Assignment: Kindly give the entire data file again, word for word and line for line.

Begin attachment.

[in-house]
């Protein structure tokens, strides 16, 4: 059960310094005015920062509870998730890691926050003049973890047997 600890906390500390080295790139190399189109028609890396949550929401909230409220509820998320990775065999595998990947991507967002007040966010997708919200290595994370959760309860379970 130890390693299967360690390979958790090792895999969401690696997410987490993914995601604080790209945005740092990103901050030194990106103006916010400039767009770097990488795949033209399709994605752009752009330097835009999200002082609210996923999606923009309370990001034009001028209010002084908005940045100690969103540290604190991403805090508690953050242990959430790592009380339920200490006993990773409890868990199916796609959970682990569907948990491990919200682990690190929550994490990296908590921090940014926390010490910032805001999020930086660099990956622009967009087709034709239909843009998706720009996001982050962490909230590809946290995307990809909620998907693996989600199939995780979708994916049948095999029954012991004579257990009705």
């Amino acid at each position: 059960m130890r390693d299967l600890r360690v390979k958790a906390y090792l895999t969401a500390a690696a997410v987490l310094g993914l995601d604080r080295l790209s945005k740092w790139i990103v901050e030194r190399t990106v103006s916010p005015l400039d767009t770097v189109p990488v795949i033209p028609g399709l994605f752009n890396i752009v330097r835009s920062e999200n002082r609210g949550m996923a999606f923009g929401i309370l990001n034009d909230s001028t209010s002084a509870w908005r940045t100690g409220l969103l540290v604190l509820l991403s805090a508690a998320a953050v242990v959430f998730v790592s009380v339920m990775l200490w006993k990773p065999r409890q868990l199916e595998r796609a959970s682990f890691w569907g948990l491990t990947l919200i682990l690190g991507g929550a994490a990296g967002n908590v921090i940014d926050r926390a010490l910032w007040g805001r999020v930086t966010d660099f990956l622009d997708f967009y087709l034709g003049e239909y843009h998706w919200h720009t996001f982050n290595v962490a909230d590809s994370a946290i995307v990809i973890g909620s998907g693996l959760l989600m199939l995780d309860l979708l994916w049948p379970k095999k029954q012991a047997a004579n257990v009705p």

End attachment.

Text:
[in-house]
């Protein structure tokens, strides 16, 4: 059960310094005015920062509870998730890691926050003049973890047997 600890906390500390080295790139190399189109028609890396949550929401909230409220509820998320990775065999595998990947991507967002007040966010997708919200290595994370959760309860379970 130890390693299967360690390979958790090792895999969401690696997410987490993914995601604080790209945005740092990103901050030194990106103006916010400039767009770097990488795949033209399709994605752009752009330097835009999200002082609210996923999606923009309370990001034009001028209010002084908005940045100690969103540290604190991403805090508690953050242990959430790592009380339920200490006993990773409890868990199916796609959970682990569907948990491990919200682990690190929550994490990296908590921090940014926390010490910032805001999020930086660099990956622009967009087709034709239909843009998706720009996001982050962490909230590809946290995307990809909620998907693996989600199939995780979708994916049948095999029954012991004579257990009705």
């Amino acid at each position: 059960m130890r390693d299967l600890r360690v390979k958790a906390y090792l895999t969401a500390a690696a997410v987490l310094g993914l995601d604080r080295l790209s945005k740092w790139i990103v901050e030194r190399t990106v103006s916010p005015l400039d767009t770097v189109p990488v795949i033209p028609g399709l994605f752009n890396i752009v330097r835009s920062e999200n002082r609210g949550m996923a999606f923009g929401i309370l990001n034009d909230s001028t209010s002084a509870w908005r940045t100690g409220l969103l540290v604190l509820l991403s805090a508690a998320a953050v242990v959430f998730v790592s009380v339920m990775l200490w006993k990773p065999r409890q868990l199916e595998r796609a959970s682990f890691w569907g948990l491990t990947l919200i682990l690190g991507g929550a994490a990296g967002n908590v921090i940014d926050r926390a010490l910032w007040g805001r999020v930086t966010d660099f990956l622009d997708f967009y087709l034709g003049e239909y843009h998706w919200h720009t996001f982050n290595v962490a909230d590809s994370a946290i995307v990809i973890g909620s998907g693996l959760l989600m199939l995780d309860l979708l994916w049948p379970k095999k029954q012991a047997a004579n257990v009705p």